Using a Chemex is an easy and convenient way to brew excellent coffee.And a great way to make up to 4 coffees in one go. The keys to getting good results are: using high quality, fresh beans; grinding the coffee correctly; using clean equipment; pouring correctly; using the right amount and temperature of water. You’ll need a Chemex brewer, coffee, a Chemex filter, a grinder, and a mug for your coffee.
It is important that the coffee be ground medium-course with a quality burr (rather than blade) grinder. By grinding the coffee this way, you are allowing for a more even extraction resulting in a fuller bodied and more nuanced cup. Blade grinders chop the coffee rather than grinding it, resulting in uneven and unpredictable particle size. This results in uneven extraction, leading to coffee with increased bitterness which is less true to the flavor profile of the coffee. In addition, the lack of uniformity in particle size results in inconsistent results from cup to cup.
*Place and Rinse the Filter Place the folded chemex filter inside the cone with the multiple folds toward the spout. Run hot water through the filter to rinse out any residual paper flavor and preheat the brewer. Allow the water to drain out completely before pouring it out of the brewer using the pouring channel. Do your best to keep the filter sealed against the walls of the brewer.
Dose: We recommend 42 grams (1.5 oz or about six rounded tablespoons) of fresh ground coffee to make 20 oz of coffee.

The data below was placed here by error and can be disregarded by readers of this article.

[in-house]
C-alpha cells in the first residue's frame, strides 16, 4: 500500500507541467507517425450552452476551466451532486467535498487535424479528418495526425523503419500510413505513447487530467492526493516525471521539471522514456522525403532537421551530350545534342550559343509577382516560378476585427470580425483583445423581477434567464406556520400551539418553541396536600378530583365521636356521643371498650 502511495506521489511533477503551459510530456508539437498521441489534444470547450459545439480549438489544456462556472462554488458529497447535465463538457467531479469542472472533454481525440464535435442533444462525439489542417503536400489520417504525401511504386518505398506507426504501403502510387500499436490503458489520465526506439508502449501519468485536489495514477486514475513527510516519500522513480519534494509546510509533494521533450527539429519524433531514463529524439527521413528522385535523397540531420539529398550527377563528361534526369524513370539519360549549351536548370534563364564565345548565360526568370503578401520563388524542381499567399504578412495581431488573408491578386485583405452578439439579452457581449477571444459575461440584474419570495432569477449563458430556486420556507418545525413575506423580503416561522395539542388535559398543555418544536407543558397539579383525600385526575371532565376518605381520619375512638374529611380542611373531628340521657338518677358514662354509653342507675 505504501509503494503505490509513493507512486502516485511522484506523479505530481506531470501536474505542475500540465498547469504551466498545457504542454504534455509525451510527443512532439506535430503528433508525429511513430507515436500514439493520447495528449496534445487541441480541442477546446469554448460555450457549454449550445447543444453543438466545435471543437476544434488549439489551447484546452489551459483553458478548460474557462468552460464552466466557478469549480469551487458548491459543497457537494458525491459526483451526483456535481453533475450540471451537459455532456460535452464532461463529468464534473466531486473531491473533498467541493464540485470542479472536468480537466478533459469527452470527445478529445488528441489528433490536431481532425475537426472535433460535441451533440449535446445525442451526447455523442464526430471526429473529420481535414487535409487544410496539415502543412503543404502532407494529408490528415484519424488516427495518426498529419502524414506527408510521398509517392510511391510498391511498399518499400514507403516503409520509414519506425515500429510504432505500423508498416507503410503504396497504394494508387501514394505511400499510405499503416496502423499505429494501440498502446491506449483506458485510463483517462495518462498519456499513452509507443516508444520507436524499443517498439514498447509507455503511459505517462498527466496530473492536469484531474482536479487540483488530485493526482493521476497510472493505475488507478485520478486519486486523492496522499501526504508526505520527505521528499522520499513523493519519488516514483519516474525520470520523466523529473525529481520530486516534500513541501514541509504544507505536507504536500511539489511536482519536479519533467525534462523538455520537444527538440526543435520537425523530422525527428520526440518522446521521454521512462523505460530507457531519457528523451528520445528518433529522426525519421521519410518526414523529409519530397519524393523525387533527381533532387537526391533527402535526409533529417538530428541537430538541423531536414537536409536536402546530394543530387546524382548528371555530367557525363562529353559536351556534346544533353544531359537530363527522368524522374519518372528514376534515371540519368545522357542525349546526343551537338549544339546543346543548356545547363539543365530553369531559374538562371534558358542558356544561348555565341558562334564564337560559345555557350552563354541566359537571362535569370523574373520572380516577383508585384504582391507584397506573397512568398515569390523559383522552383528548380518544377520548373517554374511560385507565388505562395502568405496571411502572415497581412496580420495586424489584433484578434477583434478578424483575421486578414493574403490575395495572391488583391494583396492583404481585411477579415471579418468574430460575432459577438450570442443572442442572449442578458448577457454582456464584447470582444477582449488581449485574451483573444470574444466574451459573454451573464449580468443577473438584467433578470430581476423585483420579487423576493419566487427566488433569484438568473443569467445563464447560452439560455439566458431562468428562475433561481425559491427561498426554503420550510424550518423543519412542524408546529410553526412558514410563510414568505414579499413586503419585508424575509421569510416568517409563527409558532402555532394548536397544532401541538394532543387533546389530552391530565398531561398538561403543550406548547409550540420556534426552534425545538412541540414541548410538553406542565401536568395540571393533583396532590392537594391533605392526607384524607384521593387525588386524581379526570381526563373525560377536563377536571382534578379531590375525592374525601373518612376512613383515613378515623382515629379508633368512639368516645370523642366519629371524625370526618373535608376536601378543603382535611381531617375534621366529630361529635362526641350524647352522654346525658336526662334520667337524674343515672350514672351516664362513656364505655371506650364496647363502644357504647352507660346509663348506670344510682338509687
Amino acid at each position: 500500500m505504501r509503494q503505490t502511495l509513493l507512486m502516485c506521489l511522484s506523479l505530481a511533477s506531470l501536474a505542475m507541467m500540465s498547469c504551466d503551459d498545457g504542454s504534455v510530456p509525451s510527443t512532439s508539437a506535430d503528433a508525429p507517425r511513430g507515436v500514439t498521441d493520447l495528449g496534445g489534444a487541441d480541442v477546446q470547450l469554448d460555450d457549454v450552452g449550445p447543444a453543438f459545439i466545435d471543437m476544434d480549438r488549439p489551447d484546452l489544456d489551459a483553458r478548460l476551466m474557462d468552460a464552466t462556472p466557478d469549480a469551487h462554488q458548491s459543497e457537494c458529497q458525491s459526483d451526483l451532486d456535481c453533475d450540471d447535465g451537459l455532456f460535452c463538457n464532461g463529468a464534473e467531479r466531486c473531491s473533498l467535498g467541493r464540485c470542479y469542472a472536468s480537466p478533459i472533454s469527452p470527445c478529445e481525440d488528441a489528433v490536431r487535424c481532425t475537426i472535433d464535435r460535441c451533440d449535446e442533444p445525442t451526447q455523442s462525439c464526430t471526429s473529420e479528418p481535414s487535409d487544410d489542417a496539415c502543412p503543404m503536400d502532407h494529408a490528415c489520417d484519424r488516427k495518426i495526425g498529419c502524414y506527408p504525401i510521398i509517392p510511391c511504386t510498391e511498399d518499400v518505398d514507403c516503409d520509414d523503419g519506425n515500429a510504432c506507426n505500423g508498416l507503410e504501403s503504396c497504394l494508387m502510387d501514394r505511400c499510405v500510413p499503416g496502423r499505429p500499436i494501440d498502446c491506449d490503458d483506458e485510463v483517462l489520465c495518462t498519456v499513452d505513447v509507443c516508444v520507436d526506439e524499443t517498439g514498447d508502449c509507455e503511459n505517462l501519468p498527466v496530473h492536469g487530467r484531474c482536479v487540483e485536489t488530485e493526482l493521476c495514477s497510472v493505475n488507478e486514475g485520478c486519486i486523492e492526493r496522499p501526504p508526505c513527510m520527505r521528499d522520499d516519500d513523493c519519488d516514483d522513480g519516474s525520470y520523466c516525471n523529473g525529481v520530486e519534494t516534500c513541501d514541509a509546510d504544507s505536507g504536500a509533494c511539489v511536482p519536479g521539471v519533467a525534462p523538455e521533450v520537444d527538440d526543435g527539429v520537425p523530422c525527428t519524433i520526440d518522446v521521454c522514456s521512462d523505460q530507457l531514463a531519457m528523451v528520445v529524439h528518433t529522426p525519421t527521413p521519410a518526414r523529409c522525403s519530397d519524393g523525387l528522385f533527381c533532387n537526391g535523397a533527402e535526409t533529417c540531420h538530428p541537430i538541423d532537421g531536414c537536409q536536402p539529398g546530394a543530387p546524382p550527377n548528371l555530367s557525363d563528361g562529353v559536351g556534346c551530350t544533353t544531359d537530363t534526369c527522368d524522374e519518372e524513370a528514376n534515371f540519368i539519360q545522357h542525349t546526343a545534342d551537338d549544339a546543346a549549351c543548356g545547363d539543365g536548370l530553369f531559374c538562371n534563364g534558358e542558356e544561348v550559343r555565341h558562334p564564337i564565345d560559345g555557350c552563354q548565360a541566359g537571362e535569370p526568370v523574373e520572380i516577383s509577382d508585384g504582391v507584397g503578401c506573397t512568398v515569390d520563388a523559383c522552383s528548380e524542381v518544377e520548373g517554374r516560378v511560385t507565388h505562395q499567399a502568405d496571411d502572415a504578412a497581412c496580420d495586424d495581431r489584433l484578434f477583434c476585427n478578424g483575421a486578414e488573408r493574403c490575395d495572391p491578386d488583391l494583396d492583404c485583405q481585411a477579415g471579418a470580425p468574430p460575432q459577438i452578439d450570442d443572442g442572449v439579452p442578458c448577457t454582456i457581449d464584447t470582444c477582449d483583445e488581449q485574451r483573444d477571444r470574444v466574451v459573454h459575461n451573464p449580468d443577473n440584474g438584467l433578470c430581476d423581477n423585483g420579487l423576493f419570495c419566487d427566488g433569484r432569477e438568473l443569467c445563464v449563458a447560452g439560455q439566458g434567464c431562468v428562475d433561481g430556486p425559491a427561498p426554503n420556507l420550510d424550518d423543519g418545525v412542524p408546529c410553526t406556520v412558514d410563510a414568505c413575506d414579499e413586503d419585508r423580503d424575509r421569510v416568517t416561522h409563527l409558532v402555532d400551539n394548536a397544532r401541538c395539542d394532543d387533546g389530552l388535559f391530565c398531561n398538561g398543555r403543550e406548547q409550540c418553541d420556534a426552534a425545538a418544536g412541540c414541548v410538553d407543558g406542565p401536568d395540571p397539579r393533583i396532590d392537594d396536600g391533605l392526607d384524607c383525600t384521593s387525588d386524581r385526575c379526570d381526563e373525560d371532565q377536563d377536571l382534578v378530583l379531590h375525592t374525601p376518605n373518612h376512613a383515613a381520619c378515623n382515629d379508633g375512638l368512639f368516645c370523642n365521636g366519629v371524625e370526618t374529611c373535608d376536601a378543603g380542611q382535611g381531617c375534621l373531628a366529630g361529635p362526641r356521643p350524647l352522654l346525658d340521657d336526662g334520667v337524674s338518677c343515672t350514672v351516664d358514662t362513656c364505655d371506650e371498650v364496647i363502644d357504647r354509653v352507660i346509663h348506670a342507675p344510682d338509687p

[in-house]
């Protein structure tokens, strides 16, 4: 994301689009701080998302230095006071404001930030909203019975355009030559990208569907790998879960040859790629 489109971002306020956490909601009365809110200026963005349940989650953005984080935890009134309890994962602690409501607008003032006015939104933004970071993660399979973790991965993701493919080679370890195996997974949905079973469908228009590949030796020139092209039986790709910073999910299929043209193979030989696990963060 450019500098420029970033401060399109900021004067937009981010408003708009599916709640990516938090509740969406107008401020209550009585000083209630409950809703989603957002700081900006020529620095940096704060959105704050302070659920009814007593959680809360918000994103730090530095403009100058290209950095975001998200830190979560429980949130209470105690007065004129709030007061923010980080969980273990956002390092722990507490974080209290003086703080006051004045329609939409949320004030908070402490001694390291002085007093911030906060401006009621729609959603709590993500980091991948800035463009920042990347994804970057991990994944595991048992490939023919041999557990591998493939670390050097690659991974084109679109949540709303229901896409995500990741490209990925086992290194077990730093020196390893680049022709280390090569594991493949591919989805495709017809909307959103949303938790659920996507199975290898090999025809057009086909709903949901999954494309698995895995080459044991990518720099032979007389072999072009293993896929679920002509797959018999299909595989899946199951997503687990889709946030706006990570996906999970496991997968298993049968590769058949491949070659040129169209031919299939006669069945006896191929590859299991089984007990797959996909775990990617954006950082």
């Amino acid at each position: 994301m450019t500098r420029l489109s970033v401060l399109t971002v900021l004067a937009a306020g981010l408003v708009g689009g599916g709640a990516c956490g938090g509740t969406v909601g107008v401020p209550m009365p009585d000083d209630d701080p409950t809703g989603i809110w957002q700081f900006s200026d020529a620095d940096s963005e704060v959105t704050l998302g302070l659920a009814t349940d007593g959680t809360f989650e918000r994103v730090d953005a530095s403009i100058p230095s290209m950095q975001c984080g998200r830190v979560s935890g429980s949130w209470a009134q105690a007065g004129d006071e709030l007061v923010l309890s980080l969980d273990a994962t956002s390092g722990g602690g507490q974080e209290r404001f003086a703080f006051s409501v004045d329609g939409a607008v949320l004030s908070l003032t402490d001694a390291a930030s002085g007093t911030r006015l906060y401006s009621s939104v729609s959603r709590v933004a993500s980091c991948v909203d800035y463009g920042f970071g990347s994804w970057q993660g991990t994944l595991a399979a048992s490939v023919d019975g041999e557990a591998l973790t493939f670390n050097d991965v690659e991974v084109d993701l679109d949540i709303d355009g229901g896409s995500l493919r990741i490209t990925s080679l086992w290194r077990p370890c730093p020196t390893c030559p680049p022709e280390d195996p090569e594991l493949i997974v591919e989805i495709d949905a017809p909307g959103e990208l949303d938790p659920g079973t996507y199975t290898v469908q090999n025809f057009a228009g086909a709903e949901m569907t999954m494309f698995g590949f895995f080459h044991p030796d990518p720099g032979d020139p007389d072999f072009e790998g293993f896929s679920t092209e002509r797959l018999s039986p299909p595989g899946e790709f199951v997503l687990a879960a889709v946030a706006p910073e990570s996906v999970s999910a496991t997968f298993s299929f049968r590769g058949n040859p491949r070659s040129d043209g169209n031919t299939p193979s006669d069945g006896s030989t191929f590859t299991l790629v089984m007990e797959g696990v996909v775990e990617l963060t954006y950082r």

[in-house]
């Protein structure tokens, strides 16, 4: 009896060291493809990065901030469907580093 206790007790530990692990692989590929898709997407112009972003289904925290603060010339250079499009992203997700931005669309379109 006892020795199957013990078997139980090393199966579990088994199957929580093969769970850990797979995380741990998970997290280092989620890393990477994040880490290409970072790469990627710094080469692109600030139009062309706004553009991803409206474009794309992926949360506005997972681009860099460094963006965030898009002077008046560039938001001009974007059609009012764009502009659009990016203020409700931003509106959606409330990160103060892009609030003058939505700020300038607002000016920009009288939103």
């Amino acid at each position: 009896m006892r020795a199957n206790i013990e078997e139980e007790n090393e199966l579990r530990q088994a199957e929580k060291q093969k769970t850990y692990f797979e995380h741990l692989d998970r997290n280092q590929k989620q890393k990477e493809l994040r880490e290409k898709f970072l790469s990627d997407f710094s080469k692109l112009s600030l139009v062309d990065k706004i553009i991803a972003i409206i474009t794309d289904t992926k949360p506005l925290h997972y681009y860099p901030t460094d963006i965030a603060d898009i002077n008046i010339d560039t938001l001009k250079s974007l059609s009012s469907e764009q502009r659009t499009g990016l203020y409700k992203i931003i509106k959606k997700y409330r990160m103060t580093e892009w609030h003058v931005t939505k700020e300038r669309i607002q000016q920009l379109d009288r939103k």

The initial pour: You should bring the water just to a boil (electric kettles are great at this). For 20 oz. of brewed coffee you will want to use quite a bit more hot water total for the three pours. First, pour just enough into the cone so that it saturates the grounds and very little is dripping into the brewer. The key is to saturate all the grounds evenly by moving the stream around as you pour.
First Brewing Pour After about 30 seconds it is time to pour more water. Pour at an even rate in a spiral and/or back-and-forth pattern in order to break down the bloom and saturate all grounds evenly. Raise the water level up to about a 1/4 inch below the rim of the brewer. The color of the surface should be even with as few dark or blond spots as possible.
Second Brewing Pour
Once you can see about an inch of dry coffee, it is time to pour more water. Pour first around the rim to re-submerge the dry grounds, then continue at an even rate in a spiral and pattern. Raise the water level up to the rim of the brewer. The color of the surface should still be even with as few dark or blond spots as possible.